When a person has a chronic illness, a disabling illness or condition, life becomes very difficult. Energy is limited. For a person who has Chronic Fatigue Syndrome (CFS), lack of energy is the problem. It's very difficult to explain to people why you can do this thing but not that thing. If you can do one thing, surely you can do it all? Well, yes. I can do 'anything', but not 'everything.' The Spoon Theory is a graphic illustration of just how that works. Devised by a woman with lupus, it applies to anyone else struggling with a disability. Abled-bodied people don't have any idea how time consuming and difficult it is to cope with a disability.
I make choices: I'm a terrible housekeeper because I'd rather do things like working as a sailor on a tall ship and read books. I wear the same clothes day after day because it minimizes the amount of laundry and simplifies the complex process of figuring out what to wear today. All my work pants are tan, and all my work shirts are blue or black. It's impossible not to be presentable if the options are eliminated. It's like wearing a uniform; you don't have to think anymore. Of course, self-expression, variety, and fun disappear, but that's a small price to pay for being able to get dressed decently and not have a crisis when I'm supposed to be getting ready for work. There are things more important to me than deciding what shirt to wear.
You can read about The Spoon Theory at: http://www.butyoudontlooksick.com/articles/written-by-christine/the-spoon-theory-written-by-christine-miserandino/
I have also been listening to the CSFAC meeting on the Internet. Day One presents the science we already know, but having it all together in one place in digestible pieces is very handy. It certainly made an impact on some of the attendees -- the representatives from the CDC seems to finally be tuning in to what's been said for years. The committee also addressed the question of recommending the name be changed to ME/CFS, for myalgic encelphalitis/chronic fatigue syndrome in order to underscore the seriousness of the illness. As it was remarked, people don't take it seriously if you sound like you could have a problem that could be cured by taking a nap.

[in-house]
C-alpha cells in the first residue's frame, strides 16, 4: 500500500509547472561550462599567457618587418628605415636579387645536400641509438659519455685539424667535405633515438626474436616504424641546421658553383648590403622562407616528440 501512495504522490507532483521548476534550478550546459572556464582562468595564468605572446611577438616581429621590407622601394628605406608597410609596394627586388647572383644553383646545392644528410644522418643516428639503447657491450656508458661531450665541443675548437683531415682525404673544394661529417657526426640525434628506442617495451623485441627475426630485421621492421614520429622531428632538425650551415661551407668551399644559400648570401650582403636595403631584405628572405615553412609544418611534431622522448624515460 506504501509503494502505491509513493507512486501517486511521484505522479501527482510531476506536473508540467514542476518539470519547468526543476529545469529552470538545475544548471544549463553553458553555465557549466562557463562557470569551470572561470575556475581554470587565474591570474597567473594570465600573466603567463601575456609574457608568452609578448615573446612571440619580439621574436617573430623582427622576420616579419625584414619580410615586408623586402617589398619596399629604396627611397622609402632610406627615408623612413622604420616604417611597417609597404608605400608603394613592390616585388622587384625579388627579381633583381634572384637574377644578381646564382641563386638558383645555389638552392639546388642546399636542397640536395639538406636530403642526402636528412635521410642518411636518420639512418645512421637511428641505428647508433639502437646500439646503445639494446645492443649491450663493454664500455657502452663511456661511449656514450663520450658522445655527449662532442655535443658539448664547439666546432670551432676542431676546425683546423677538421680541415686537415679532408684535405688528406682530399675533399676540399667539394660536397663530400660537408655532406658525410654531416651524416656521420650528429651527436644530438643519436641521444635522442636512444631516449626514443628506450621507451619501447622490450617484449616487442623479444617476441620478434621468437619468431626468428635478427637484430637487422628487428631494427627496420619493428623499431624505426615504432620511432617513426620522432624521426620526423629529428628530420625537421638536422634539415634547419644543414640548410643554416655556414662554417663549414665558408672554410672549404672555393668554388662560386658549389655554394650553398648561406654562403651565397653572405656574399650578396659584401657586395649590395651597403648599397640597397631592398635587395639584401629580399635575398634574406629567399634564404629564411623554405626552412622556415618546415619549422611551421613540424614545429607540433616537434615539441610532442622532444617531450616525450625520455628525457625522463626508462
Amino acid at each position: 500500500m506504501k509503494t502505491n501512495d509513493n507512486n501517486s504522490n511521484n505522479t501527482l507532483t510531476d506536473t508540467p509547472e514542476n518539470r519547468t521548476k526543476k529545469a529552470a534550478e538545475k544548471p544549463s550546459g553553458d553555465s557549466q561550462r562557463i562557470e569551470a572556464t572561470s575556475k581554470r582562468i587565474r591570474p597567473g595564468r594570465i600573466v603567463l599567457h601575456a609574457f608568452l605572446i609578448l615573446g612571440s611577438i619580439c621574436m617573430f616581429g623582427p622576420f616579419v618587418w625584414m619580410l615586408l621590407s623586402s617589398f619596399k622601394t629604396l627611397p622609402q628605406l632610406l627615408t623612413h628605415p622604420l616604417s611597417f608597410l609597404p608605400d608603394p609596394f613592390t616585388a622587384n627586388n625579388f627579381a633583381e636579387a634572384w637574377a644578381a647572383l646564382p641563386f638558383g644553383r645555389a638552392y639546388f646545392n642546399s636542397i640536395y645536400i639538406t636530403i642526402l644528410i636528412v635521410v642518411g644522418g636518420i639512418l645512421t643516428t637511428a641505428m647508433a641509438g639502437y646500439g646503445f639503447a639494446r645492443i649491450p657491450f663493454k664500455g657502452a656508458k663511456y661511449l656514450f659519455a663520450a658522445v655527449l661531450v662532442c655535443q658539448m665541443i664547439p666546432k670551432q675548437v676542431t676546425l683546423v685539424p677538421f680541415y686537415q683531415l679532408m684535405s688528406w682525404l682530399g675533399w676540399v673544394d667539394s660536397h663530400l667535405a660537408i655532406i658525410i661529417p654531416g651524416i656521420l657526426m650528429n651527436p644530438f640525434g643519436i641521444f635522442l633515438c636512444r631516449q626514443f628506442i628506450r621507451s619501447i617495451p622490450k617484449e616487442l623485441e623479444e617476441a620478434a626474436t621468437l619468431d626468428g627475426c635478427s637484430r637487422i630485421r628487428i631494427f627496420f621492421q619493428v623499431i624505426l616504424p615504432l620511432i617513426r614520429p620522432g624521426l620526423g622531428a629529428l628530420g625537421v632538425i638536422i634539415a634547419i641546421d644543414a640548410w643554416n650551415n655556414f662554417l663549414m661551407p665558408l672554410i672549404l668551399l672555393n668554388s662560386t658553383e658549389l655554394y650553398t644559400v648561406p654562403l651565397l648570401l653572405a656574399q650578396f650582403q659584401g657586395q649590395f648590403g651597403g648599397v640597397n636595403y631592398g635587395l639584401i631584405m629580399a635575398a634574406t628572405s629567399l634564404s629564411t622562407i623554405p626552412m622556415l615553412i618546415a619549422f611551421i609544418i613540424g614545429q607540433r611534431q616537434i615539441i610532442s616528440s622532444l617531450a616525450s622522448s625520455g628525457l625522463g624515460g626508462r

Also useful was the information on Day Two about how to document disability for a disability claims to the Social Security Administration and private disability insurance. Especially helpful were the exercise physiologists describing their tests and how they correlate to function and the evidence they use to make recommendations about level of activity. They also discussed how the great majority of work tolerance examinations do not follow any standardized procedures and are not based on evidence directly derived from the patient's actual condition. In other words, they are the opinions (or fantasies) of the examiner.
The videos can be viewed at: http://hhs.granicus.com/viewpublisher.php?view_id=5
Day Three has more procedural and political information about funding, etc, that is of less interest to patients, but probably useful to researchers and clinicians seeking resources.